Fingers on buzzer...for the next 12 times.

The second problem is the bonus puzzle for the contestant who solves the second regular puzzle. Like in America, the contestant is given R, S, T, L, N and E and must pick three more consonants and one more vowel, and if they solve this puzzle within 10 seconds, they win a holiday. It's not a terrible idea, but it does disrupt the flow of the main game.

Ten letters picked, "Playing bingo" the answer they didn't get.

As ever, whoever has the most money at the end of the main game gets the chance to solve the final puzzle. In another move brought over from Stateside, they first spin a small wheel filled with 24 envelopes, to determine the cash prize they're playing for - between £15,000 and £50,000. Again, they're given R, S, T, L, N and E and pick three more consonants and one more vowel, and if they solve the puzzle in time, they win the cash amount that's in the envelope to go with the money that they won in the main game.

Tonight's winnings.

We've already mentioned two problems, but the biggest problem of all - which is also the biggest problem with Whisper's version of Jeopardy! - is the padding. There is simply not enough game to fill the hour, the toss-up puzzles and the holiday bonus puzzle included. People watch Wheel of Fortune to see the wheel being spun and to see the contestants pushing their luck by continuing to spin when they already know the answer to the puzzle, so why can't there be more than just three regular puzzles? The lack of a co-host also hurts; not only does it make the show feel empty but also Norton - great as he is - seems to struggle at various points, which he likely wouldn't do if he had some company.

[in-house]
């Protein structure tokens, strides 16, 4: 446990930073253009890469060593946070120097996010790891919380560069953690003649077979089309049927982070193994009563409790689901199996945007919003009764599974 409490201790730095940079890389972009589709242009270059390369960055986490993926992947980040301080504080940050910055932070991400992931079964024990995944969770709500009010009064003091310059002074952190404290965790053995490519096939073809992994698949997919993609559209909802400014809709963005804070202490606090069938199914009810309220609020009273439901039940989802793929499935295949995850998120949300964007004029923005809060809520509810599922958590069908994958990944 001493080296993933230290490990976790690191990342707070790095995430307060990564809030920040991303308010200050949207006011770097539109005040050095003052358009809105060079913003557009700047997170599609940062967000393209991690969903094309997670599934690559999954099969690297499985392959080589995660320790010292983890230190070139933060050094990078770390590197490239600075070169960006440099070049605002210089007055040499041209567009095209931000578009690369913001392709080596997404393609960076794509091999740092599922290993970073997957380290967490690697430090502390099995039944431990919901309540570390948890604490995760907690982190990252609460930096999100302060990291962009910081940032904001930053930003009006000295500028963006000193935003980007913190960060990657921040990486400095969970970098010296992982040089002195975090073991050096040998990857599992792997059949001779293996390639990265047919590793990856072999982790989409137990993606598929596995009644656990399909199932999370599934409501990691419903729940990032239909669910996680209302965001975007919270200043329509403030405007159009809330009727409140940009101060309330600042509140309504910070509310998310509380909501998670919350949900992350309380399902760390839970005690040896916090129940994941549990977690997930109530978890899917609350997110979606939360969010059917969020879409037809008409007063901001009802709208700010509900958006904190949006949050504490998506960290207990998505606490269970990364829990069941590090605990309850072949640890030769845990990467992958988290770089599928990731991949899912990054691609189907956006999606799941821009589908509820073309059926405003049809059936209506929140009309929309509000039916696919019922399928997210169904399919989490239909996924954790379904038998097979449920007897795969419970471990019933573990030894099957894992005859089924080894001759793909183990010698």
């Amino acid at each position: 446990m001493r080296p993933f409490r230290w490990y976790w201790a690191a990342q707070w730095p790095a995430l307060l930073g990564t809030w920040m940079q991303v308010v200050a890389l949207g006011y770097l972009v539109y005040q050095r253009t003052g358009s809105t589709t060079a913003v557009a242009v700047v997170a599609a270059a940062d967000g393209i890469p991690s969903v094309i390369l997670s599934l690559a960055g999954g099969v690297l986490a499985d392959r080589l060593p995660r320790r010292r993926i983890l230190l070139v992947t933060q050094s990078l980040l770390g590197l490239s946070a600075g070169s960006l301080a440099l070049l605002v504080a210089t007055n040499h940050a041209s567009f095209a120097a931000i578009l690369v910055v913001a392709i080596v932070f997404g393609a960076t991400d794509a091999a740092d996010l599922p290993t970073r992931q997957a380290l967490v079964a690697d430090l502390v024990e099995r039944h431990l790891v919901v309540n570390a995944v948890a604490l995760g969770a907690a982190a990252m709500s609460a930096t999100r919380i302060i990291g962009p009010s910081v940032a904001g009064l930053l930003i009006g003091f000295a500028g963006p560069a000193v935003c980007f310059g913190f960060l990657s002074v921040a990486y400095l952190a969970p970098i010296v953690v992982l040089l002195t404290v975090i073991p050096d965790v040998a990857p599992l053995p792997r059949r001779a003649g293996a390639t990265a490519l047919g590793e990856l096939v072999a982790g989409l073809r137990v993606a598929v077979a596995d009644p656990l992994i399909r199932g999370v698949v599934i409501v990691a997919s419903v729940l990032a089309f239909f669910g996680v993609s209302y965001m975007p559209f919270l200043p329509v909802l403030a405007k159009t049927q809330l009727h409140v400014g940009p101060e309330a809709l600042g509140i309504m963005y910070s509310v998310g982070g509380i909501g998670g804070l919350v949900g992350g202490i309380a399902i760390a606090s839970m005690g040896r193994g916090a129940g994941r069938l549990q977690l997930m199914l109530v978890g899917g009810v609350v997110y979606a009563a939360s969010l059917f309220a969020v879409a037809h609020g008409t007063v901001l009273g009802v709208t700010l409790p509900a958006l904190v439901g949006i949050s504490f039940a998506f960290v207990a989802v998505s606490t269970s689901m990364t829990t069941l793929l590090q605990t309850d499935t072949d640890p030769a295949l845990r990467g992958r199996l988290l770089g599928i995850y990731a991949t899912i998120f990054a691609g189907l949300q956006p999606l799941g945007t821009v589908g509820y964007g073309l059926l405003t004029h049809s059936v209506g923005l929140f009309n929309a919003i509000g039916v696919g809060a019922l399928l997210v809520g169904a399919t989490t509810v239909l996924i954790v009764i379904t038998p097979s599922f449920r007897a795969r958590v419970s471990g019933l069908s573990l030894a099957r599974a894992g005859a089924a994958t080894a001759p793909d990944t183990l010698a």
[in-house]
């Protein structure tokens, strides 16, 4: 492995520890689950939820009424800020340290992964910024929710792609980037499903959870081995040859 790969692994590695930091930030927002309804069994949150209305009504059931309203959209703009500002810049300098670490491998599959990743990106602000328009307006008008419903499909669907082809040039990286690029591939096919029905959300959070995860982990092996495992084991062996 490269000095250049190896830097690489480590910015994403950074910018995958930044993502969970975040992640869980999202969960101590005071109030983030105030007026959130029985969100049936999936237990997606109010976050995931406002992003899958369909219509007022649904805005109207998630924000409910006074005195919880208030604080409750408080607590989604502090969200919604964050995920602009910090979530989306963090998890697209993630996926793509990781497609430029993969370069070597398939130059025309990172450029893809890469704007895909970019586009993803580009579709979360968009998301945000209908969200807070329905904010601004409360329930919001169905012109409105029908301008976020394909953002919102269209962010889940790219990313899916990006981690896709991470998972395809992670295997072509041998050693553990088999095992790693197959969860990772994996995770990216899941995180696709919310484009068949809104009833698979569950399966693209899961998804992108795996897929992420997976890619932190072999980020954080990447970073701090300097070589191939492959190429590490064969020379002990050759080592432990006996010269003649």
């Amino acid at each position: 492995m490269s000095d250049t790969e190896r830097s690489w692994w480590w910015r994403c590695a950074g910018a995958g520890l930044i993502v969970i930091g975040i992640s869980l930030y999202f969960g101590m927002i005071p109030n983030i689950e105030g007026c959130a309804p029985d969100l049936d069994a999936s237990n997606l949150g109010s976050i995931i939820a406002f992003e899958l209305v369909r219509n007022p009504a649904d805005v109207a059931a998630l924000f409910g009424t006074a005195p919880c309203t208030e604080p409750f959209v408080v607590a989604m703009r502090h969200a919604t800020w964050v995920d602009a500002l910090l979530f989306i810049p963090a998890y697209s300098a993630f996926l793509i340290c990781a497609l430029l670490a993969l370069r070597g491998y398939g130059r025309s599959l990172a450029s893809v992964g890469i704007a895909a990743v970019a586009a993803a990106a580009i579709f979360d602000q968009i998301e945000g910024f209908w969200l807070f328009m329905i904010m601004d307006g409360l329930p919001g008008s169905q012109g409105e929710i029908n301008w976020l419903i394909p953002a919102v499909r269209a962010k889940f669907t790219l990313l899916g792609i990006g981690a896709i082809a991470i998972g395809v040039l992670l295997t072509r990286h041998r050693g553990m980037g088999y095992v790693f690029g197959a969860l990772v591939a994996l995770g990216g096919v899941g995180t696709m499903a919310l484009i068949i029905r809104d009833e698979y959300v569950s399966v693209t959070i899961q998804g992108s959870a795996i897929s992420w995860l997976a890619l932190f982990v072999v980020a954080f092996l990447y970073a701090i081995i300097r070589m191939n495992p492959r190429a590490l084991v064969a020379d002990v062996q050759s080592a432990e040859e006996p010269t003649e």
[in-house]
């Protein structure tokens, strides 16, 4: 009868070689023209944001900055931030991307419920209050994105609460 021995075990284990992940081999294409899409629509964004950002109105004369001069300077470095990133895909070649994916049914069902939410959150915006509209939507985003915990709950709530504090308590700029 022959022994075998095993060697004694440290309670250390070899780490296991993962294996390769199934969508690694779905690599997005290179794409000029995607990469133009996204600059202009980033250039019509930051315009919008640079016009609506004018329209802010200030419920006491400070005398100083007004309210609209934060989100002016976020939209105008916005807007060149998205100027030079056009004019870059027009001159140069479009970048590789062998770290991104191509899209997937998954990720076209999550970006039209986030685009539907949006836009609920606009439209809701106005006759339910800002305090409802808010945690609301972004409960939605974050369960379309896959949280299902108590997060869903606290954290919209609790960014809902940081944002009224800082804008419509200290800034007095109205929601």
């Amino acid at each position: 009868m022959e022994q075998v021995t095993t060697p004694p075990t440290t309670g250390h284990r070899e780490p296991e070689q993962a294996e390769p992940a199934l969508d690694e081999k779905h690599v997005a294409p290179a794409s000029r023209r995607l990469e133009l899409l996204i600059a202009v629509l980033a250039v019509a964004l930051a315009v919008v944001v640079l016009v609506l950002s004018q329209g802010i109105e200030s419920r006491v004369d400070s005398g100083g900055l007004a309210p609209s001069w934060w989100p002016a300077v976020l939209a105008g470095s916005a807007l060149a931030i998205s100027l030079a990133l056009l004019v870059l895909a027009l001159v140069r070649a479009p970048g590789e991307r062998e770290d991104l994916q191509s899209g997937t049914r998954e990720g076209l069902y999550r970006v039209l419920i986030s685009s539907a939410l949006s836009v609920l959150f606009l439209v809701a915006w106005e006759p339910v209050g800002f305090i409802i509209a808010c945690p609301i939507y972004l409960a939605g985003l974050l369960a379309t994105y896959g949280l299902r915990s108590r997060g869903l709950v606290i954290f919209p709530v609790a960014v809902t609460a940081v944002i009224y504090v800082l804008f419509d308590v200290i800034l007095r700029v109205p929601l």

Ooh, it's our Graham!

Key moments

When you're a game show host, it's always important to get as much information on the contestants as you can from your researchers before the show, and that's exactly what Nicky Campbell failed to do in an infamous outtake, shown on It'll Be Alright on the Night 10. Nicky did a bit of banter with a contestant about marriage and asked the question "You're getting married soon aren't you?", to which the contestant replied "I'm married now." A second take was made where Campbell rephrased the question to "You got married quite recently didn't you?" and the contestant replied with "Two years ago."

An outtake from the John Leslie era concerned a Royal Navy contestant mishearing John's banter question on if they were based "all over", leading to the contestant assuming Leslie forgot their name.

John Leslie sees the funny side